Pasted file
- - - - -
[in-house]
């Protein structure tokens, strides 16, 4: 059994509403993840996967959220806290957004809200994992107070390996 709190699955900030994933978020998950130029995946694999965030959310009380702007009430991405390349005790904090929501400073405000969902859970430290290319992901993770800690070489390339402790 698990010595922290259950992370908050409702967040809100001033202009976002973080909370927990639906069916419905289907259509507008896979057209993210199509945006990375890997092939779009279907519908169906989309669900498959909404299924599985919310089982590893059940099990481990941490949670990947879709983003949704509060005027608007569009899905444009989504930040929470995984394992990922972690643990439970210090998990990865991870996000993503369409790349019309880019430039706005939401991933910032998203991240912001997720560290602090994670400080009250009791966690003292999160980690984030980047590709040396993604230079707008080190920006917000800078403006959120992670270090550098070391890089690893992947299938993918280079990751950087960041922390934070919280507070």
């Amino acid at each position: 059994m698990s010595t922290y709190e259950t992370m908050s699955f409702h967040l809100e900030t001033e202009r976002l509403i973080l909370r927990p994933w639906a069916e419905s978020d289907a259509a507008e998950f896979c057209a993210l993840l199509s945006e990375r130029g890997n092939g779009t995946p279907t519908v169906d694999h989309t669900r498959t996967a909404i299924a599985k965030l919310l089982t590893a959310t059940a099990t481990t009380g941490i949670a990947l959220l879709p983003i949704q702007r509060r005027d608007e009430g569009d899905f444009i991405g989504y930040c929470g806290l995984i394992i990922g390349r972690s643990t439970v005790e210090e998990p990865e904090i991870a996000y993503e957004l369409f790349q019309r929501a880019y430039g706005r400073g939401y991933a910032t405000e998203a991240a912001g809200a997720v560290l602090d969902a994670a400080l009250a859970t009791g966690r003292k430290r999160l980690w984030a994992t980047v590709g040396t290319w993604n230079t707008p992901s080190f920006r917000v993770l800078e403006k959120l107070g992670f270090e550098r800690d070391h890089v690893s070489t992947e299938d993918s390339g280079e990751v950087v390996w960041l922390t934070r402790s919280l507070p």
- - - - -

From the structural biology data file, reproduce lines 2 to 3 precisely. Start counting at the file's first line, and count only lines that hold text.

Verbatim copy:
């Protein structure tokens, strides 16, 4: 059994509403993840996967959220806290957004809200994992107070390996 709190699955900030994933978020998950130029995946694999965030959310009380702007009430991405390349005790904090929501400073405000969902859970430290290319992901993770800690070489390339402790 698990010595922290259950992370908050409702967040809100001033202009976002973080909370927990639906069916419905289907259509507008896979057209993210199509945006990375890997092939779009279907519908169906989309669900498959909404299924599985919310089982590893059940099990481990941490949670990947879709983003949704509060005027608007569009899905444009989504930040929470995984394992990922972690643990439970210090998990990865991870996000993503369409790349019309880019430039706005939401991933910032998203991240912001997720560290602090994670400080009250009791966690003292999160980690984030980047590709040396993604230079707008080190920006917000800078403006959120992670270090550098070391890089690893992947299938993918280079990751950087960041922390934070919280507070």
């Amino acid at each position: 059994m698990s010595t922290y709190e259950t992370m908050s699955f409702h967040l809100e900030t001033e202009r976002l509403i973080l909370r927990p994933w639906a069916e419905s978020d289907a259509a507008e998950f896979c057209a993210l993840l199509s945006e990375r130029g890997n092939g779009t995946p279907t519908v169906d694999h989309t669900r498959t996967a909404i299924a599985k965030l919310l089982t590893a959310t059940a099990t481990t009380g941490i949670a990947l959220l879709p983003i949704q702007r509060r005027d608007e009430g569009d899905f444009i991405g989504y930040c929470g806290l995984i394992i990922g390349r972690s643990t439970v005790e210090e998990p990865e904090i991870a996000y993503e957004l369409f790349q019309r929501a880019y430039g706005r400073g939401y991933a910032t405000e998203a991240a912001g809200a997720v560290l602090d969902a994670a400080l009250a859970t009791g966690r003292k430290r999160l980690w984030a994992t980047v590709g040396t290319w993604n230079t707008p992901s080190f920006r917000v993770l800078e403006k959120l107070g992670f270090e550098r800690d070391h890089v690893s070489t992947e299938d993918s390339g280079e990751v950087v390996w960041l922390t934070r402790s919280l507070p």